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Sometimes fact is stranger than fiction. It would seem reasonable that with millions of sperm and only one egg the majority of infertility problems would lie with the female.

Not true, according to the National Library of Medicine. Difficulties with fertility are evenly split:

  • One third of the time the source of fertility problems being linked to the male
  • One third of the time the difficulties are linked to the female
  • The final third is a mixture of situations where both parties have infertility issues, or where the cause is indeterminate.

The good news is that there is hope for men who wish to start a family. Thomas Jaffe, MD, offers a hopeful perspective for males experiencing difficulties with reproductive issues. “Because of many technologies and treatments, many men who previously had no hope of fathering a child now have treatment options that can be [effective.]”

One important advancement is a relatively new diagnostic test called the DAZ test. The DAZ test detects a genetic mutation in the Y chromosome for sperm production. This test is ordered when sperm production is unusually low. Another important factor in analyzing sperm is motility or movement. Generally, sperm with greater motility are able to more easily fertilize an egg.

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What Impacts Male Fertility?

  • Type 1 or juvenile onset diabetes. Individuals with diabetes may experience retrograde ejaculation. This is when the bladder stays open so ejaculatory fluids washing back into the bladder rather than exiting the body. “This problem can be treated with Sudafed which helps the bladder to stay closed during ejaculation,” explains Dr. Jaffe. Retrograde ejaculation can also be a problem with:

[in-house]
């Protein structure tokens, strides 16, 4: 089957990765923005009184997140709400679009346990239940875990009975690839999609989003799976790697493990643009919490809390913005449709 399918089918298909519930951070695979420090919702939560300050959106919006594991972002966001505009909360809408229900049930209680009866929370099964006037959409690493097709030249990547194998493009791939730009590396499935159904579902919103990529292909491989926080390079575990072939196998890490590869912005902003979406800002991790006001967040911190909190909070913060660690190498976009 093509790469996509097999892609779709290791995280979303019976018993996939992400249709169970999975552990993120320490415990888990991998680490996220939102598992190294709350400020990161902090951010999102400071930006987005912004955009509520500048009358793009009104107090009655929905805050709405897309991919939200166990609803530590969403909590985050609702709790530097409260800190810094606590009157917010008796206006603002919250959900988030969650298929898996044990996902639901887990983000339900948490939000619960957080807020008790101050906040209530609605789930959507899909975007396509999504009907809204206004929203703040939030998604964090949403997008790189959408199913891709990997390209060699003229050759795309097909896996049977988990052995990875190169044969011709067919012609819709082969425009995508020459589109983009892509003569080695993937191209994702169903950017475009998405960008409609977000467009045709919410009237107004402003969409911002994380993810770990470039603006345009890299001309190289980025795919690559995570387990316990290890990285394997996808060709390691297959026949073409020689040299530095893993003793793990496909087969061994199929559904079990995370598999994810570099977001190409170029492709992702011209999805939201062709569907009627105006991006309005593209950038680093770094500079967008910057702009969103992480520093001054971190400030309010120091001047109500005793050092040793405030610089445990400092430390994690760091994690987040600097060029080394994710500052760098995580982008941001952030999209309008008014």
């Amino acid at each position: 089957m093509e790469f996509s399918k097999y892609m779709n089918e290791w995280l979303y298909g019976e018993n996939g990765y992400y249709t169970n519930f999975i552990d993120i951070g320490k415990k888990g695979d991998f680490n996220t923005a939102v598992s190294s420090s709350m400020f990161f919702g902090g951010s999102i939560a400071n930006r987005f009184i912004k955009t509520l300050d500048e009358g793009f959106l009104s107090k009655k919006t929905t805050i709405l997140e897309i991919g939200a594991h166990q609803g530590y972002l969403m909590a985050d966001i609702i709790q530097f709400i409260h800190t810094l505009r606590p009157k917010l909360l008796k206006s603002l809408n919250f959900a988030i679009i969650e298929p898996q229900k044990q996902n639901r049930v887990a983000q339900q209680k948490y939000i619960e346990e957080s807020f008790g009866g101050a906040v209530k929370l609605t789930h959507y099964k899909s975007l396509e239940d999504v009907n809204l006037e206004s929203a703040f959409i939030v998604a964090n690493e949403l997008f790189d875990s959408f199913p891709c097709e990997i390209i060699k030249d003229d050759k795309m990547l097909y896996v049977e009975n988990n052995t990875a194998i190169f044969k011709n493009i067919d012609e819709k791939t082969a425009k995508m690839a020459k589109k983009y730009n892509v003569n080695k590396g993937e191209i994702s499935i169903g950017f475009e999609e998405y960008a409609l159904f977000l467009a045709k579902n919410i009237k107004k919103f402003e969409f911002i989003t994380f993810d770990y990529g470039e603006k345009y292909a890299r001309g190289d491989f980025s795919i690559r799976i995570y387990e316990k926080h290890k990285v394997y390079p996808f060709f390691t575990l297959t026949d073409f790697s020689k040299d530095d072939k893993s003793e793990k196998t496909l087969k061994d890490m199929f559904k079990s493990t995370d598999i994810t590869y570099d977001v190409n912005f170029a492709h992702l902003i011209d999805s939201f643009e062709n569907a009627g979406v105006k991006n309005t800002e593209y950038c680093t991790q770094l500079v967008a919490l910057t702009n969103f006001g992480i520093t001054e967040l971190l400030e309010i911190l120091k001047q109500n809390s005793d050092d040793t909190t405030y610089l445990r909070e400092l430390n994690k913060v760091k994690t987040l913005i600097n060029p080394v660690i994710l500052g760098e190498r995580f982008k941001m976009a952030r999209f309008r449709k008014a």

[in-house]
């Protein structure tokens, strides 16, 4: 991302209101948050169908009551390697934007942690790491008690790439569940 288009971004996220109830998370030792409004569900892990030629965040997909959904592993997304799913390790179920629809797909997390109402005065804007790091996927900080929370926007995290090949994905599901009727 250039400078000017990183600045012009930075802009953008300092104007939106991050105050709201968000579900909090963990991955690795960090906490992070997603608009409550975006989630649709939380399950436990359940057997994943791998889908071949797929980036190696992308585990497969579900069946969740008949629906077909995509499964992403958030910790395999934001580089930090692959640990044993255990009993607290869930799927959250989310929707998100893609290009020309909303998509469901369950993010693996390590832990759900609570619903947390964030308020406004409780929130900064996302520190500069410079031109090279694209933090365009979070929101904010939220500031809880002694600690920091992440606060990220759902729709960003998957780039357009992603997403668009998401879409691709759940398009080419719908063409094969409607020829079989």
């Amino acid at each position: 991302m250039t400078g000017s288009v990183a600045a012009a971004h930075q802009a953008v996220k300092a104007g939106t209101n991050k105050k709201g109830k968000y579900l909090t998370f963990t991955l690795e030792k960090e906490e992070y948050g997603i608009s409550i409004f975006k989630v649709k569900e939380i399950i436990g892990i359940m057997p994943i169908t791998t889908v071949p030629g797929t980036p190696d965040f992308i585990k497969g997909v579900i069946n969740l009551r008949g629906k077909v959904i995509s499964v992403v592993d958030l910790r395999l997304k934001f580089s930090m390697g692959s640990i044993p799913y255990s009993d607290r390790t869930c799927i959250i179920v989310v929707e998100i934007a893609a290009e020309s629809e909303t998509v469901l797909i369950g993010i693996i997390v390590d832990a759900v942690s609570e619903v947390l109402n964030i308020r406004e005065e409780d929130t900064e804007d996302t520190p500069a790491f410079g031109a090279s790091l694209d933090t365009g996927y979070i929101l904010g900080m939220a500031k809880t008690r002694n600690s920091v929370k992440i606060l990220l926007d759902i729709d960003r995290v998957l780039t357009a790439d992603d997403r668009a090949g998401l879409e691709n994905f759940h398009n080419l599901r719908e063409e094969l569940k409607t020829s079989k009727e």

• Spinal cord injuries
    • Nerve damage
    • Medications that contain alpha blockers such as high blood pressure medications.
  • Little to no sperm production. “Even with no sperm, we have found that men still produce limited numbers of sperm within the tissues of the testicles.” This sperm can be extracted from the tissue and remains viable to fertilize an egg.
  • Enlargement of a vein in the scrotum. These veins become dilated as a result of back pressure from the gonadal vein above.  When the veins dilate the valves, which normally keep the overheated blood, filled with the breakdown products of sperm and testosterone production out of the testicle, are now out of position and allow this blood to reflux back into the testicle.  This process leads to the overheating of the testicle and delivery of toxins to the testicle. This makes the environment for sperm production suboptimal.
  • Chemotherapy and radiation treatments. “Ideally, we [harvest] sperm prior to treatment. We work with the Pittsburgh Cryobank to store the sperm until needed,” explains Dr. Jaffe.

Although no treatment is an absolute guarantee, male infertility can often times be overcome with the right evaluation and treatment.

For more information about Dr. Jaffe and treatment of male infertility, call 412-692-4100.

Editor's Note: This article was originally published on , and was last reviewed on .

About Urology

The UPMC Department of Urology offers a wide variety of specialized care for diseases of the male and female urinary tract and the male reproductive organs, including erectile dysfunction, kidney stones, urinary incontinence, prostate cancer, and more. We have a multifaceted team of physicians and researchers working together to provide the best care to both children and adults. Our team is nationally renowned for expertise in highly specialized technologies and minimally invasive surgical techniques. To find a provider near you, visit our website.